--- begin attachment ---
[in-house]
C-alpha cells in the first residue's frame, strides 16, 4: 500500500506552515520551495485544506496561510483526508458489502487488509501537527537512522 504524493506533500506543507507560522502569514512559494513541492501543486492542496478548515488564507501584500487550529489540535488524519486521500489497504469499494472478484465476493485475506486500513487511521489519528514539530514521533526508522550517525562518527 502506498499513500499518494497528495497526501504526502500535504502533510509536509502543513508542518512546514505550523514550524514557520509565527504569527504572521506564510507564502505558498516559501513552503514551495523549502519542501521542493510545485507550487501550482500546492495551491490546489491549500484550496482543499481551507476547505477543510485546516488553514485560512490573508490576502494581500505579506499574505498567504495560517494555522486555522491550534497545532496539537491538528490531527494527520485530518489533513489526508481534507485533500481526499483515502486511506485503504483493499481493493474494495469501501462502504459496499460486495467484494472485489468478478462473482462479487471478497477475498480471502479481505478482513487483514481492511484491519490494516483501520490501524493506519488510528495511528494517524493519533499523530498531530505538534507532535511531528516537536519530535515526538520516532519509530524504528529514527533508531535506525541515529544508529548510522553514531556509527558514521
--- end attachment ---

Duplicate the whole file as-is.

[in-house]
C-alpha cells in the first residue's frame, strides 16, 4: 500500500506552515520551495485544506496561510483526508458489502487488509501537527537512522 504524493506533500506543507507560522502569514512559494513541492501543486492542496478548515488564507501584500487550529489540535488524519486521500489497504469499494472478484465476493485475506486500513487511521489519528514539530514521533526508522550517525562518527 502506498499513500499518494497528495497526501504526502500535504502533510509536509502543513508542518512546514505550523514550524514557520509565527504569527504572521506564510507564502505558498516559501513552503514551495523549502519542501521542493510545485507550487501550482500546492495551491490546489491549500484550496482543499481551507476547505477543510485546516488553514485560512490573508490576502494581500505579506499574505498567504495560517494555522486555522491550534497545532496539537491538528490531527494527520485530518489533513489526508481534507485533500481526499483515502486511506485503504483493499481493493474494495469501501462502504459496499460486495467484494472485489468478478462473482462479487471478497477475498480471502479481505478482513487483514481492511484491519490494516483501520490501524493506519488510528495511528494517524493519533499523530498531530505538534507532535511531528516537536519530535515526538520516532519509530524504528529514527533508531535506525541515529544508529548510522553514531556509527558514521